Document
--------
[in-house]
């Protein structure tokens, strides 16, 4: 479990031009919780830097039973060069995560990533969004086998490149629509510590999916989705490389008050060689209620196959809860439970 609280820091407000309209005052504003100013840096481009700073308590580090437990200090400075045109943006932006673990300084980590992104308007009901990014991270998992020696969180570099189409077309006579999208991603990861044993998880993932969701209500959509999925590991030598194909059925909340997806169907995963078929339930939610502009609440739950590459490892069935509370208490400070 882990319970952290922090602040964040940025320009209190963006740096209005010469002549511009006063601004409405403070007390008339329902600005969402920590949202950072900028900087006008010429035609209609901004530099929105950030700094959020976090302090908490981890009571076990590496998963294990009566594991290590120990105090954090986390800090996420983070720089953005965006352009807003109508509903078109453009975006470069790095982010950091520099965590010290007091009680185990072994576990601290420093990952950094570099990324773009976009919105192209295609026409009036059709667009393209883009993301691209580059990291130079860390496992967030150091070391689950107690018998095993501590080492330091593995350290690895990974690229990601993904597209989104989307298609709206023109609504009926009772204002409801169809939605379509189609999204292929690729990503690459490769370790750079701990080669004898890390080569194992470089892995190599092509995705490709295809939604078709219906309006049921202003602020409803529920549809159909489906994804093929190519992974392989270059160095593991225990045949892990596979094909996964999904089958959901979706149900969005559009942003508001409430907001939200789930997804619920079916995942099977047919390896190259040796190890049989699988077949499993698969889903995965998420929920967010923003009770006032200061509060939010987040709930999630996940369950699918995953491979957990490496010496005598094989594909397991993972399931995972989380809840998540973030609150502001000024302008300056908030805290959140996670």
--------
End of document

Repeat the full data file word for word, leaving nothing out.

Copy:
[in-house]
């Protein structure tokens, strides 16, 4: 479990031009919780830097039973060069995560990533969004086998490149629509510590999916989705490389008050060689209620196959809860439970 609280820091407000309209005052504003100013840096481009700073308590580090437990200090400075045109943006932006673990300084980590992104308007009901990014991270998992020696969180570099189409077309006579999208991603990861044993998880993932969701209500959509999925590991030598194909059925909340997806169907995963078929339930939610502009609440739950590459490892069935509370208490400070 882990319970952290922090602040964040940025320009209190963006740096209005010469002549511009006063601004409405403070007390008339329902600005969402920590949202950072900028900087006008010429035609209609901004530099929105950030700094959020976090302090908490981890009571076990590496998963294990009566594991290590120990105090954090986390800090996420983070720089953005965006352009807003109508509903078109453009975006470069790095982010950091520099965590010290007091009680185990072994576990601290420093990952950094570099990324773009976009919105192209295609026409009036059709667009393209883009993301691209580059990291130079860390496992967030150091070391689950107690018998095993501590080492330091593995350290690895990974690229990601993904597209989104989307298609709206023109609504009926009772204002409801169809939605379509189609999204292929690729990503690459490769370790750079701990080669004898890390080569194992470089892995190599092509995705490709295809939604078709219906309006049921202003602020409803529920549809159909489906994804093929190519992974392989270059160095593991225990045949892990596979094909996964999904089958959901979706149900969005559009942003508001409430907001939200789930997804619920079916995942099977047919390896190259040796190890049989699988077949499993698969889903995965998420929920967010923003009770006032200061509060939010987040709930999630996940369950699918995953491979957990490496010496005598094989594909397991993972399931995972989380809840998540973030609150502001000024302008300056908030805290959140996670």